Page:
In addition, peer mediation skills have been pushed away to the backburner of character education, and character education lessons have been decreased in the classroom. Yet what provokes the violence that plagues modern-day schools? We need to get back to the basics and teach students how to be friends, throughout the good and bad times.
Remedy: Our grade level is going to pilot a new program that we designed, teaching children how to be friends. We are going to group students according to their social needs, and teach them about tolerance, patience, kindness, self-control, etc. through video clips and discussion questions.
Lack of Moderation
My two different blocks of sixth graders were involved in a fun competition throughout first quarter- whoever read the most amount of books as a class would win “Technology Day.” The reward, “Technology Day,” was voted by the students (I was hoping for “Doughnut Day,” just sayin’). The winning class read 73 books to receive this treat. They were allowed to bring in their own handheld device to use the for the day, which fortunately was an early release day of school.
We actually had a lot of time outside for the Haiku poetry lesson, so they didn’t really get onto their technology until the last half of the block. Usually I would have had some fun technology lessons for them to use their devices, but I was exhausted- it was the last day of the quarter- so I allowed them to go on anything fun and appropriate. I figured it would be interesting to observe what they do with technology and how it impacts them as a person.
Once I said, “Okay, now you can get on your devices,” it was like a stampede. Some students pulled out their phones, others were running to the Chromebook cart. A few pulled out tablets. They all played games, except a few girls who were posing for selfies (which I thought better of and stopped immediately). All eyes were glued. All ears were listening with earbuds that magically appeared from pockets. Not one word was spoken. These children who usually laugh and talk with each other were transfixed into another world. Quite honestly, I didn’t like it! It was discombobulating to be excluded so quickly. When I gave them the 5-minute warning before transitioning to the next class, I was pretty much ignored. When I told them to stop and put away their devices, it was like tearing someone away from a Vegas buffet. They wanted more.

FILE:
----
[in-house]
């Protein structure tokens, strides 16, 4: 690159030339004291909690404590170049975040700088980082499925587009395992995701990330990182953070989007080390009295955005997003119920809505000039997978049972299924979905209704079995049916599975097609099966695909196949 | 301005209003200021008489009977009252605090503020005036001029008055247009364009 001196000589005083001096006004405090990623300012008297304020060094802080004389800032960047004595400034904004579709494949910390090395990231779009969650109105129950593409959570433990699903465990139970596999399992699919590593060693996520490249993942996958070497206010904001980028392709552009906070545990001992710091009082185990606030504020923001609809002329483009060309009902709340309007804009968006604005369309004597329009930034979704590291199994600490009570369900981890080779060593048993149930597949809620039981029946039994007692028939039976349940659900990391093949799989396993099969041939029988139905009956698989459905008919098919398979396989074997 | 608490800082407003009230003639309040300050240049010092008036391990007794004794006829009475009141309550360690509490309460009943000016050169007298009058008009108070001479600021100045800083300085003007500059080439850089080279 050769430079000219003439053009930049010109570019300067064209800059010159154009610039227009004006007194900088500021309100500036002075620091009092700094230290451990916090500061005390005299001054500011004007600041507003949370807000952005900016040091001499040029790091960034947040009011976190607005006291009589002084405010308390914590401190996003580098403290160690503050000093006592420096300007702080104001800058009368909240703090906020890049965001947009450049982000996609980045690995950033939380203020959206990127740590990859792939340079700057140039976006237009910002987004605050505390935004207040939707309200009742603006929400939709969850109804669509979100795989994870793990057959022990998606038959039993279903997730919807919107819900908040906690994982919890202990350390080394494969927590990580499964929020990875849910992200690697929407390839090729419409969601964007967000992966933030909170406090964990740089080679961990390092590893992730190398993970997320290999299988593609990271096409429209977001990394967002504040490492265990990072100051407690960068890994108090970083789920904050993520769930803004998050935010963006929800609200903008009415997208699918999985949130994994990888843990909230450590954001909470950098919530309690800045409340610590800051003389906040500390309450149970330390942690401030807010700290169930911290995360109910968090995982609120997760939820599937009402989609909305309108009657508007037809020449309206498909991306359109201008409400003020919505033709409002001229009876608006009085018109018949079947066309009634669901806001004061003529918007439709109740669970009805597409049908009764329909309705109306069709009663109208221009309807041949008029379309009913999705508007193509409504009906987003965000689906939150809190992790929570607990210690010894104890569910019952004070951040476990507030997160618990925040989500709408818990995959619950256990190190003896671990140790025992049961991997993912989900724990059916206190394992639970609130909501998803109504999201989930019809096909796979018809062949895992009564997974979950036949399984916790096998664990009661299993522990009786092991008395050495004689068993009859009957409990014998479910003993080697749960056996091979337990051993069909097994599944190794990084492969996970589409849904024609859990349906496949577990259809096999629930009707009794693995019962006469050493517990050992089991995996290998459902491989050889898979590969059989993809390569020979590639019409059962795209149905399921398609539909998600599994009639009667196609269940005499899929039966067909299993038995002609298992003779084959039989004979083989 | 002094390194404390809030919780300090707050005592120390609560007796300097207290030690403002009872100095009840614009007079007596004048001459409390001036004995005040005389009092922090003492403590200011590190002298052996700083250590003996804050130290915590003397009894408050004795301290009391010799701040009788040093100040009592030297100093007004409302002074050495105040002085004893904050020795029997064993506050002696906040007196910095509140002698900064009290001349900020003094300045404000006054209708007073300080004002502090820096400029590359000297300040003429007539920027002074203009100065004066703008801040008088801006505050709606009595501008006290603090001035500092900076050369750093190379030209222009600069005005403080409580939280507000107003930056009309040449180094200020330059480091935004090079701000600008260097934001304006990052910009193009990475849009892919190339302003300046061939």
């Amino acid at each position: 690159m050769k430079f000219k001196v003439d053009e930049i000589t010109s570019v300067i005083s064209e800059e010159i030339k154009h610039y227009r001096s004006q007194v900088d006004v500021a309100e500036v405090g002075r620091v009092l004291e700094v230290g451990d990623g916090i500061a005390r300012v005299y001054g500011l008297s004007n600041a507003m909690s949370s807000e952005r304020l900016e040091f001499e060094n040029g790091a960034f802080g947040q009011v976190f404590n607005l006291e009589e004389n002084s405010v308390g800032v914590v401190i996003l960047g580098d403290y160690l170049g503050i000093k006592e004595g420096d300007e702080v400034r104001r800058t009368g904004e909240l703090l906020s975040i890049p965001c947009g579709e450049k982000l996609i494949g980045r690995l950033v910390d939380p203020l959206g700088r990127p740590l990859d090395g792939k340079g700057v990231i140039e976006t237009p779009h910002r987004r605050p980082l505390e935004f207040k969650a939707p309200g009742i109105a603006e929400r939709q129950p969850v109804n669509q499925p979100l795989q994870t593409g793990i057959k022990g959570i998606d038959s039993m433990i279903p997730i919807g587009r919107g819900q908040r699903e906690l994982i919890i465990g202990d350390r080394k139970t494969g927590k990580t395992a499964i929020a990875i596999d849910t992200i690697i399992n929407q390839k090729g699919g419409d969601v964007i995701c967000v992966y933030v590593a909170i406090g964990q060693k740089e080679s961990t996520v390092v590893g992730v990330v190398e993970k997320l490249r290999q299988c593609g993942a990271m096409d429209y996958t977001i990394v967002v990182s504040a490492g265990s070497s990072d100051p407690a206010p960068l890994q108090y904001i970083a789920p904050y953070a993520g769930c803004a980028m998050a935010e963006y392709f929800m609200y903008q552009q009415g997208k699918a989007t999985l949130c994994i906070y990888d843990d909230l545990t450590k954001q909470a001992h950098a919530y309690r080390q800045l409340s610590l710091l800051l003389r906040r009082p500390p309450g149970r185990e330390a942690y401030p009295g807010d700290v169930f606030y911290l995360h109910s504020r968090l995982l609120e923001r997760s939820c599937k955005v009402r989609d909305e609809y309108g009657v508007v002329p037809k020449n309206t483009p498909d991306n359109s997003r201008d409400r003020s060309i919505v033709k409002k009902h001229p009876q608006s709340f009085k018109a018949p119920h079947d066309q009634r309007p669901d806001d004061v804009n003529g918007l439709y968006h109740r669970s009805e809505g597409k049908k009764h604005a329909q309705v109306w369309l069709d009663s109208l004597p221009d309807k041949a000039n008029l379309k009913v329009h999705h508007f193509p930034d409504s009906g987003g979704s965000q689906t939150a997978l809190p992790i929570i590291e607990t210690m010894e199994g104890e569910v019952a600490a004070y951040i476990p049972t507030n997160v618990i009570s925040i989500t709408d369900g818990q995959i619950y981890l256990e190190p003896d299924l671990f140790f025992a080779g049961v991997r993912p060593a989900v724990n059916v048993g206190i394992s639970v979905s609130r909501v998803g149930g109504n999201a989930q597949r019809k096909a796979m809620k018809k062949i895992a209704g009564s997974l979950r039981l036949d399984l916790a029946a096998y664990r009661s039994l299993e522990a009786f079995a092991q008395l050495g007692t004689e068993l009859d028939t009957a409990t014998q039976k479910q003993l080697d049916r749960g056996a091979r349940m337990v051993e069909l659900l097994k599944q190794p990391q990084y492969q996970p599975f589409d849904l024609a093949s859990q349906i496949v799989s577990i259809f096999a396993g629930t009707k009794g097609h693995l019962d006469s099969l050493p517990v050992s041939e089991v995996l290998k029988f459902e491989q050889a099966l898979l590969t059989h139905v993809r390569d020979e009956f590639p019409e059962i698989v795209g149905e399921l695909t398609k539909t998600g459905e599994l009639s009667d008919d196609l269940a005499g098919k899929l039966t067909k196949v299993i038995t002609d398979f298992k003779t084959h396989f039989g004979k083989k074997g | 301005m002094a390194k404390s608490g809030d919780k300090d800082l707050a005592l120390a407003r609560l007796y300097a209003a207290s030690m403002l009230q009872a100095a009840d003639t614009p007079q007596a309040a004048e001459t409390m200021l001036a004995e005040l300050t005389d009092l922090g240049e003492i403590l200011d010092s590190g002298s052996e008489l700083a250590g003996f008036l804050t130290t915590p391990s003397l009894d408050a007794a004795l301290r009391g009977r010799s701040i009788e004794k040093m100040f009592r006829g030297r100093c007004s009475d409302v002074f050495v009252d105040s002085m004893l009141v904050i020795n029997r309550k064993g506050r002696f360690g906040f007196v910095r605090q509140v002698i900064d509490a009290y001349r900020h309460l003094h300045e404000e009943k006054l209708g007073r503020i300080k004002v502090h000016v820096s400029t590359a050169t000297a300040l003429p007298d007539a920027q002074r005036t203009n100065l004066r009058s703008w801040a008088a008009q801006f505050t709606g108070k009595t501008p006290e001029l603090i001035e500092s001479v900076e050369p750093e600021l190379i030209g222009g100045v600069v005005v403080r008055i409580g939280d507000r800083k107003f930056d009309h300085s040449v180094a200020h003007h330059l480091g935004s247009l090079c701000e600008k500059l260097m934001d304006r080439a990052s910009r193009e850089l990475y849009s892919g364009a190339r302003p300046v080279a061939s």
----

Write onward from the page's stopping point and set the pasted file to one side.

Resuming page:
This classroom example just reminded me that we need to encourage moderation of technology with children. They are so used to getting it in big gulps, and fast! Children need to remember that there are other sources of fun and freedom out there.
Remedy: Encourage families to follow the 1 hour rule that pediatricians recommend- children should only be using hand-held devices or technology for 1 hour a day. Give them a calendar of activities to do at home that doesn’t require technology. It could even be their “homework” assignment, promoting quality family time away from screens.
In Conclusion: Data that Speaks Volumes
- Launch dates of favorite social media sites:
- Facebook- 2004
- Twitter- 2006
- Instagram- 2010
- Snapchat- 2011
- 53% of children get a cell phone by age 6 (www.abc13.com)
- In a recent study that included 894 children, 20% of 18-month-olds had daily average handheld device use of 28 minutes (www.aappublications.org, “Handheld screen time linked with speech delays in young children”)
- Researchers have found that a 49% increased risk of expressive speech delay is linked to a 30-minute increase in handheld screen time (www.aappublications.org, “Handheld screen time linked with speech delays in young children”)
- In 2014, 5.83 million students (ages 6-21) utilized special education services; there were 5.67 students in 2011 (www.disabilityscoop.com, “Special Education Enrollment Rises”)